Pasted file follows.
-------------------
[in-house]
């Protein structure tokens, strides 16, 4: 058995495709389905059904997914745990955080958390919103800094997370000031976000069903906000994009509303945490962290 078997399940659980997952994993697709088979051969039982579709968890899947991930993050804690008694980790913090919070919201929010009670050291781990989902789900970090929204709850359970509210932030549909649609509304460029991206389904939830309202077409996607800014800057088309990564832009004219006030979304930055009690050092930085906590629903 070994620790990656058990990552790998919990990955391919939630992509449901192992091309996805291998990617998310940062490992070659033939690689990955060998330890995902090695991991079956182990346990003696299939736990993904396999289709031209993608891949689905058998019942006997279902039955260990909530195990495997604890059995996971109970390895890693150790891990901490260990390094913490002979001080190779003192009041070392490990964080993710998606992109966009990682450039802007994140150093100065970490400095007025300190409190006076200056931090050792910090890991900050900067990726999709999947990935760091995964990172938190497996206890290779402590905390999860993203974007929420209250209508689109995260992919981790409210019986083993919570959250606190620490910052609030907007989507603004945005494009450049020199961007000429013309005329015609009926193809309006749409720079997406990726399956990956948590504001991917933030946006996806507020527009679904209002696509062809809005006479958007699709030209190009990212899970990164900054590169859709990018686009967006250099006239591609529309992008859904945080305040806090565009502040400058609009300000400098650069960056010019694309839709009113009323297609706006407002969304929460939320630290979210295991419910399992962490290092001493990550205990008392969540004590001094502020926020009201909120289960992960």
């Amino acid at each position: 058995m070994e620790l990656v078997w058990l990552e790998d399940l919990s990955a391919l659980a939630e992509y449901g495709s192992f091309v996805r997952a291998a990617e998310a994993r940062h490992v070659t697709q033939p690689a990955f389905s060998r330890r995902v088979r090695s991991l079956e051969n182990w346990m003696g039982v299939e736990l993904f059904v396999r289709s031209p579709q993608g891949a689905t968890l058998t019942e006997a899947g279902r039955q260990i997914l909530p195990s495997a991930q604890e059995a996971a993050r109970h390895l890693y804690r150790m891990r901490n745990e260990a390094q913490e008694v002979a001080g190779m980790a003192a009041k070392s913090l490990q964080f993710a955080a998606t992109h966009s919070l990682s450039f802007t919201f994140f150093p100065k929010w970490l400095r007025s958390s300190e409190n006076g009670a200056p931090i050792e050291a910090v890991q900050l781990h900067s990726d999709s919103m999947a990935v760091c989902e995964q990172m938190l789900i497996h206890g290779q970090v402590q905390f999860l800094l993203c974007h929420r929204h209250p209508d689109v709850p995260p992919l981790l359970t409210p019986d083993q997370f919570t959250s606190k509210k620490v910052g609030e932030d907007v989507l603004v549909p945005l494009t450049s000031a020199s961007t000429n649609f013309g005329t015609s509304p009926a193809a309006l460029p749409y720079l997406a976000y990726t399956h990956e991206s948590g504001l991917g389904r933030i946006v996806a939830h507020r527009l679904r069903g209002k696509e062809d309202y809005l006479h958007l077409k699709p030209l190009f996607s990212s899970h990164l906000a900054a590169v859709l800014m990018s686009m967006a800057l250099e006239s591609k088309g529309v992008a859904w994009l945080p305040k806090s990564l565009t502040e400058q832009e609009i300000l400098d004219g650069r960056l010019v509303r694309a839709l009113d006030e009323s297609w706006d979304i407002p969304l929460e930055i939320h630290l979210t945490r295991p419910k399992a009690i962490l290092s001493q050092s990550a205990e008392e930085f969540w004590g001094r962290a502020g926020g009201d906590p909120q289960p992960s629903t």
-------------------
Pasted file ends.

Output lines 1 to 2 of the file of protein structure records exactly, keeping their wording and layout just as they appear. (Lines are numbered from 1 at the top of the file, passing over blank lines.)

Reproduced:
[in-house]
């Protein structure tokens, strides 16, 4: 058995495709389905059904997914745990955080958390919103800094997370000031976000069903906000994009509303945490962290 078997399940659980997952994993697709088979051969039982579709968890899947991930993050804690008694980790913090919070919201929010009670050291781990989902789900970090929204709850359970509210932030549909649609509304460029991206389904939830309202077409996607800014800057088309990564832009004219006030979304930055009690050092930085906590629903 070994620790990656058990990552790998919990990955391919939630992509449901192992091309996805291998990617998310940062490992070659033939690689990955060998330890995902090695991991079956182990346990003696299939736990993904396999289709031209993608891949689905058998019942006997279902039955260990909530195990495997604890059995996971109970390895890693150790891990901490260990390094913490002979001080190779003192009041070392490990964080993710998606992109966009990682450039802007994140150093100065970490400095007025300190409190006076200056931090050792910090890991900050900067990726999709999947990935760091995964990172938190497996206890290779402590905390999860993203974007929420209250209508689109995260992919981790409210019986083993919570959250606190620490910052609030907007989507603004945005494009450049020199961007000429013309005329015609009926193809309006749409720079997406990726399956990956948590504001991917933030946006996806507020527009679904209002696509062809809005006479958007699709030209190009990212899970990164900054590169859709990018686009967006250099006239591609529309992008859904945080305040806090565009502040400058609009300000400098650069960056010019694309839709009113009323297609706006407002969304929460939320630290979210295991419910399992962490290092001493990550205990008392969540004590001094502020926020009201909120289960992960």